Yesterday, Fr. Jerome Vereb took three of us on a trip through Brother Jim Fitzgerald’s Pittsburgh. We went first to Knoxville, where Jim as little boy of 5 or 6, studied in the 1930s under some teachers from Pittsburgh’s famous King’s School for Oratory and began his career as a child actor in radio. Pittsburgh then was a center for commercial radio broadcasting in the United States.
Jim’s mother, sensing possibilities for her talented child, got him jobs on KDKA and WWSW. When World War II broke out, Jim became a regular announcer at WWSW as a high school student and in his later years had his own show and worked in different radio stations in the northeast. He died a Passionist brother last December 15th.
On Sunday, we celebrated a memorial Mass for Jim with his family and friends at St Paul’s Monastery, Pittsburgh.
Jim was an extraordinarily talented man, intelligent, a gifted speaker, and yet simple and deeply spiritual. I suppose his simplicity was the reason he liked stories of the desert saints, who lived in Egypt and deserted places in the middle east from the 3rd century onward.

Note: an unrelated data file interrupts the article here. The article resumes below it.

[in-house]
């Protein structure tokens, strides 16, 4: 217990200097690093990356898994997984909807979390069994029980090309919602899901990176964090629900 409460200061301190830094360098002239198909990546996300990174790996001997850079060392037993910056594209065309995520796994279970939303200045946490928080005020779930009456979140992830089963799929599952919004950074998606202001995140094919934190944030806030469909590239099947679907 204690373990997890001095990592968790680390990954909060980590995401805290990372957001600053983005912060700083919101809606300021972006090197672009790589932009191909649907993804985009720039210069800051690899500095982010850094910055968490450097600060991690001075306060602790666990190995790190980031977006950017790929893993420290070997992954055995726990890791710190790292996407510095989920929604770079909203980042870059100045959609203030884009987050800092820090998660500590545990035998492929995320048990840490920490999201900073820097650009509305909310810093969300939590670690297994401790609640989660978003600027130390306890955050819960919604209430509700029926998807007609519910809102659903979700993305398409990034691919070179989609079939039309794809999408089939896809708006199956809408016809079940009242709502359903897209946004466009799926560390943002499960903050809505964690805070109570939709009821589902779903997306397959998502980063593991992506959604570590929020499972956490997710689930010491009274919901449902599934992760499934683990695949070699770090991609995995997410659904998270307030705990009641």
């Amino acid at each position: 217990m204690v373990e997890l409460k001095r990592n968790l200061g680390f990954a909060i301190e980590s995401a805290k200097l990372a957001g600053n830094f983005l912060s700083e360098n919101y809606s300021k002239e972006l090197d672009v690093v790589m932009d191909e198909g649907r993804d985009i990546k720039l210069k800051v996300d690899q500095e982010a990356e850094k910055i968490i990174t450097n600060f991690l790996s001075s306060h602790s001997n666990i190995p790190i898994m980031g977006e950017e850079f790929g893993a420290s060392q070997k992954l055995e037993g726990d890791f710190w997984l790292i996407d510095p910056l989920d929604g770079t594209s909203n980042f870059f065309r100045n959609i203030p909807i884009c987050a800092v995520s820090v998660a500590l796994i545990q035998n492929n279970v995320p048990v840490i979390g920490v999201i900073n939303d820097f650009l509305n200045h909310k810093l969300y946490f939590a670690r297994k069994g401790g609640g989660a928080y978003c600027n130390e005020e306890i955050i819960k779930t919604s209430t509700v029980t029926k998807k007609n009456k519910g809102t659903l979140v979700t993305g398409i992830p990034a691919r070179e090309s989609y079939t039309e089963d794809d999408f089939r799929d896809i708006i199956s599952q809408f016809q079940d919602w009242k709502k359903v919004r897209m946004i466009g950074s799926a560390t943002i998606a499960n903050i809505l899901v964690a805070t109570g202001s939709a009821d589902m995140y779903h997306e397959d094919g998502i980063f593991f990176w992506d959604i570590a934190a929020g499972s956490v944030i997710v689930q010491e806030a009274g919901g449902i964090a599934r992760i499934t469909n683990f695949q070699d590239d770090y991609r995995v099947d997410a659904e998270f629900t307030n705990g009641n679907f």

One of the saints he liked was John the Short. A little man. Stories describe him as very human and very heroic. Here are two:
It was said of John the Short that one day, fed up living with others, he decided to live an angelic life by himself, so he left his monastery and went into the desert. Night came, and sounds of wild beasts and strange movements in the dark. There was no place to sleep or food either, so John decided to go back to his community.
His knock on the door was answered by a voice from within: “Who is it?”
“It’s me, John,” he answered.
“John doesn’t live here any more.” The voice inside said. “He’s living with angels.”
“No, no,” John said, “ It’s me. Please let me in.”
“Well, all right, I’ll let you in,” the voice said, “ But remember, we’re not angels here, we’re human beings. If you want to live with us you have to take us as we are.”
It was said of John the Short that he went to his spiritual guide one day and asked, “What shall I do? And his guide gave him a stick and told him to go plant it in the desert and water it.
John went and planted it in the desert and watered it, for three years.
After three years, the stick began to sprout green leaves, then new branches and finally lush grapes.”
His guide came and took the fruit into the church and holding it up before everyone said: “Behold, the fruit of loyalty.”